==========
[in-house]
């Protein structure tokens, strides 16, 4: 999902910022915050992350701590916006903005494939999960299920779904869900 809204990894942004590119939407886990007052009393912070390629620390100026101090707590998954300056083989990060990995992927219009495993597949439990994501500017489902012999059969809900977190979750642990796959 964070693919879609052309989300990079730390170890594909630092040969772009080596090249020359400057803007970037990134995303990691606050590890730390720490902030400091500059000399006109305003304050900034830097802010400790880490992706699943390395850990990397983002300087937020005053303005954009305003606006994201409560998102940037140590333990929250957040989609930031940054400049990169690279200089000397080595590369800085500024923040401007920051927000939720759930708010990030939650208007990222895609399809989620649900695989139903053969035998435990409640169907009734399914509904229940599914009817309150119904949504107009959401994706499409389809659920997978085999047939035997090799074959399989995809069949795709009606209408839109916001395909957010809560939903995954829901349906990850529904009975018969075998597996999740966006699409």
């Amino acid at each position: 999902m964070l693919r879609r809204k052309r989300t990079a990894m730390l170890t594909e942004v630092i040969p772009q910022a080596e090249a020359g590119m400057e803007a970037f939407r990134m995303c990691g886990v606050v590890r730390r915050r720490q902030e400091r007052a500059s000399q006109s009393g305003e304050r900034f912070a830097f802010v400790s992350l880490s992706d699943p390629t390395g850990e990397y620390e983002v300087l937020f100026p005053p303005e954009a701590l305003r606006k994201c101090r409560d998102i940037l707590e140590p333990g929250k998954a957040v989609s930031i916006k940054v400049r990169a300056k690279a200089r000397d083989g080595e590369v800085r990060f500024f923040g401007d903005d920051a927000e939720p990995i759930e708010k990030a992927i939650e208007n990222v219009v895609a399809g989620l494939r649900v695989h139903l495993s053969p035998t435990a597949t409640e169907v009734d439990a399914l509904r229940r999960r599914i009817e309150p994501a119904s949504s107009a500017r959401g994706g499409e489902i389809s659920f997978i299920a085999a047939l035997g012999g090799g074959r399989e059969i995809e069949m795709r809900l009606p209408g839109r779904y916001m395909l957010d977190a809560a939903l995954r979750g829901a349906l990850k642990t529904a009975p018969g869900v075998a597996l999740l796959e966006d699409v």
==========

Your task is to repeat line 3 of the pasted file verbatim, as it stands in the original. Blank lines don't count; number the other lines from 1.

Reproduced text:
């Amino acid at each position: 999902m964070l693919r879609r809204k052309r989300t990079a990894m730390l170890t594909e942004v630092i040969p772009q910022a080596e090249a020359g590119m400057e803007a970037f939407r990134m995303c990691g886990v606050v590890r730390r915050r720490q902030e400091r007052a500059s000399q006109s009393g305003e304050r900034f912070a830097f802010v400790s992350l880490s992706d699943p390629t390395g850990e990397y620390e983002v300087l937020f100026p005053p303005e954009a701590l305003r606006k994201c101090r409560d998102i940037l707590e140590p333990g929250k998954a957040v989609s930031i916006k940054v400049r990169a300056k690279a200089r000397d083989g080595e590369v800085r990060f500024f923040g401007d903005d920051a927000e939720p990995i759930e708010k990030a992927i939650e208007n990222v219009v895609a399809g989620l494939r649900v695989h139903l495993s053969p035998t435990a597949t409640e169907v009734d439990a399914l509904r229940r999960r599914i009817e309150p994501a119904s949504s107009a500017r959401g994706g499409e489902i389809s659920f997978i299920a085999a047939l035997g012999g090799g074959r399989e059969i995809e069949m795709r809900l009606p209408g839109r779904y916001m395909l957010d977190a809560a939903l995954r979750g829901a349906l990850k642990t529904a009975p018969g869900v075998a597996l999740l796959e966006d699409v």